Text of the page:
How to Make the World Sing: “Dear God”

xtc-1
(Photo: Andy Freeberg)

This week I made the mistake of fishing around amongst my friends for a “favorite song” about which to write. The exercise was like trying to get someone to describe their feelings for an old girlfriend or a great meal they once had on vacation; intriguing but not particularly relevant. The most interesting response I received was a commentary about XTC’s “Dear God,” courtesy of my band mate Lindsay Jamieson whom, at length, cited the song’s brilliance in spite of completely disagreeing with the lyrics. It struck me that this does not happen very often in the realm of popular music. Or maybe it does… I mean, I don’t necessarily agree with the societal implications of “Mr. Roboto” but, goddamn, it gets me every time.

So, “Dear God.” The song was recorded for, but initially not included on, XTC’s 1986 masterpiece Skylarking because of its incendiary lyrics. It’s not hard to see why, as the band’s principal songwriter Andy Partridge doesn’t waste much time getting to the point:

Dear God, hope you got the letter, and

I pray you can make it better down here

I don’t mean a big reduction in the price of beer

But all the people that you made in your image

see them starving on their feet

’cause they don’t get enough to eat from God

I can’t believe in you

I noticed that a fairly recent YouTube posting of the song’s video had attracted nearly 8,000 comments. Why? There has been no shortage of anti-religious, atheistic and agnostic pieces of art submitted for public consumption over the last 700 years, many with a lot more marketing chutzpah behind them than the radio promotion department at Geffen were willing to risk on a third single from a band that, in spite of its legendary brilliance, had never attained much beyond cult status in most parts of the world. Yet, more than 20 years later, “Dear God” is still a lightning rod for commentary about its subject.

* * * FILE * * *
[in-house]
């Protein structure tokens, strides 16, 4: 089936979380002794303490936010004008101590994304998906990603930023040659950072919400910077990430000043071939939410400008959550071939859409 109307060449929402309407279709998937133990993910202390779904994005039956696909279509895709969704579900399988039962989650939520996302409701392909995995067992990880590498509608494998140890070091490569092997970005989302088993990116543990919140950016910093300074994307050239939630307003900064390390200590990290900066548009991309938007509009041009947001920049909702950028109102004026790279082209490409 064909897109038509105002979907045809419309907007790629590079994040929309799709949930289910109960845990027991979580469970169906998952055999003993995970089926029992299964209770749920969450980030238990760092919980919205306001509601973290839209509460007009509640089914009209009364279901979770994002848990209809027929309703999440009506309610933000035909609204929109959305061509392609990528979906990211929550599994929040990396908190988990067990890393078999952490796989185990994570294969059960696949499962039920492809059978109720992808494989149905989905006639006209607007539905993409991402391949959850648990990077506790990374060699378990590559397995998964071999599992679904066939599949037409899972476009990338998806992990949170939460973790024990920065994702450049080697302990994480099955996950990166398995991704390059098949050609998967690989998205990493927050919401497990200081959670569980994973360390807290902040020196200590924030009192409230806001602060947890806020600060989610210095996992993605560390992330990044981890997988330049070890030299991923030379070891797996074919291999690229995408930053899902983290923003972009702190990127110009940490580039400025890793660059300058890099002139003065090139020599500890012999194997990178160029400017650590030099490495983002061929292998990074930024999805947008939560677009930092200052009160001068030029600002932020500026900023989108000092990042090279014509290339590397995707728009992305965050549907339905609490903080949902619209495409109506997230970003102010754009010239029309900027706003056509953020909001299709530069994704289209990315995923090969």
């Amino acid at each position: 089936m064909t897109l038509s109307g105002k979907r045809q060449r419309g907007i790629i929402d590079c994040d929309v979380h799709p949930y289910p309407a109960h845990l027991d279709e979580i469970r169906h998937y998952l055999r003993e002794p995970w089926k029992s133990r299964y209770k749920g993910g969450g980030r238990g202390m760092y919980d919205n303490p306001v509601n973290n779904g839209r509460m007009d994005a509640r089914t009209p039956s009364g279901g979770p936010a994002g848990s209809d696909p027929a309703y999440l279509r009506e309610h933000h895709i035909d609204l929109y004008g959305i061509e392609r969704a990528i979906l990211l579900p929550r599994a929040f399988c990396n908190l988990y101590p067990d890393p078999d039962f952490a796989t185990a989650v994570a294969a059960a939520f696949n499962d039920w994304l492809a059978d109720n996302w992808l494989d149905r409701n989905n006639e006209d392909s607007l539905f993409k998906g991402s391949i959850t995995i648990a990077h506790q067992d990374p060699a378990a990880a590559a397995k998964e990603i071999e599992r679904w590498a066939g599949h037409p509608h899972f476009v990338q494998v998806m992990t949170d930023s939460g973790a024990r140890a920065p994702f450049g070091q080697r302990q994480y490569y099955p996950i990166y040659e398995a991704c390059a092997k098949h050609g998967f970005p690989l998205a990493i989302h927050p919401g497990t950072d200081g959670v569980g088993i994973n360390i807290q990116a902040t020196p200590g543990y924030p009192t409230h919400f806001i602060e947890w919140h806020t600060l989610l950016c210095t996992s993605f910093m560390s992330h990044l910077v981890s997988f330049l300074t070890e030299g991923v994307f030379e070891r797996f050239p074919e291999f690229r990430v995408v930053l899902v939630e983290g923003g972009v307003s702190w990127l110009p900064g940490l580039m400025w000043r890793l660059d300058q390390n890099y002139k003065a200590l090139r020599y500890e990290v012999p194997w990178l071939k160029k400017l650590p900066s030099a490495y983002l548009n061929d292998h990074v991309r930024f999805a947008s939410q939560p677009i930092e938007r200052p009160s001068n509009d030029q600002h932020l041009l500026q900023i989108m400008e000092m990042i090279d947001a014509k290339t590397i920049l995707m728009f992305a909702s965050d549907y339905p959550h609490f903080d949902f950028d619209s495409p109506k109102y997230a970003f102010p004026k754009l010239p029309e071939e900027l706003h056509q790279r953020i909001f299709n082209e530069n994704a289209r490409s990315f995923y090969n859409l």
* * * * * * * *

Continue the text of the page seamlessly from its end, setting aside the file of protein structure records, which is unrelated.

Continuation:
The lyrics are great, but the secret is in the music. Not for the first or last time, Partridge manages to inject some dead, dried-up subject matter with a melodic buoyancy of which Brian Wilson might be proud. The verses of the song revolve around two chords (Am and C) propped up by a bass line that constantly shifts in and out of a natural tonality. This conjures an eerie sensation that belies the chirpiness of the melody and the asinine nature of the lyric. You are never quite sure what to feel in the verses of “Dear God;” the mood cycles from dread to elation in the space of eight measures. (If you don’t believe me, try playing it with just the Am and C chords… it sounds a little like a trumped-up version of the Carpenter’s “Close To You.”)

Each of these verses is tied up with a descending, familiar chord pattern, as if Partridge is giving us a quick nostalgic breather, before leading us smack back into the word “god” and that funky cycle of chords again. Then, just when you think you can’t take another second of this incisive divine inquisition, Partridge seemingly lets you of the hook with a lovely B section (featuring some insanely perfect guitar work from Dave Gregory) and a melody recalling the fluttering of butterfly wings. And, of course, a lyric that is sweeter than spoilt honey:

Did you make disease, and the diamond blue?

Did you make mankind after we made you?

And the devil too!

Oh Andy, you rogue bastard. Whatever your opinion of “Dear God’s” lyrics, it is important to note that the song is a wonderful testament to the fact that you can write a good song about damn near anything, but that it often helps to animate your unusual or possibly offensive lyrical ideas with music that opposes rather than compliments the words. “Dear God” is an amazing study in contrasts that most of us can only aspire to getting away with: a controversial, angry lyric paired with a gorgeous melody; a demanding chord cycle worthy of Shostakovich played sweetly with acoustic guitars and string quartet; a slap in the face that comes off as an awkward caress.

It is the friction between all of these seemingly incongruous elements within the song that creates its infectious energy. “Dear God” would be nothing more than a dogmatic rant without them, proving that it is oftentimes more effective to pit lyrics and music against each other instead of lining them up in perfect harmony. Next time you write, don’t be afraid to explore your dark side, but try experimenting with the beauty of contrast… just to ensure the rest of us will want to listen to it when you’re finished.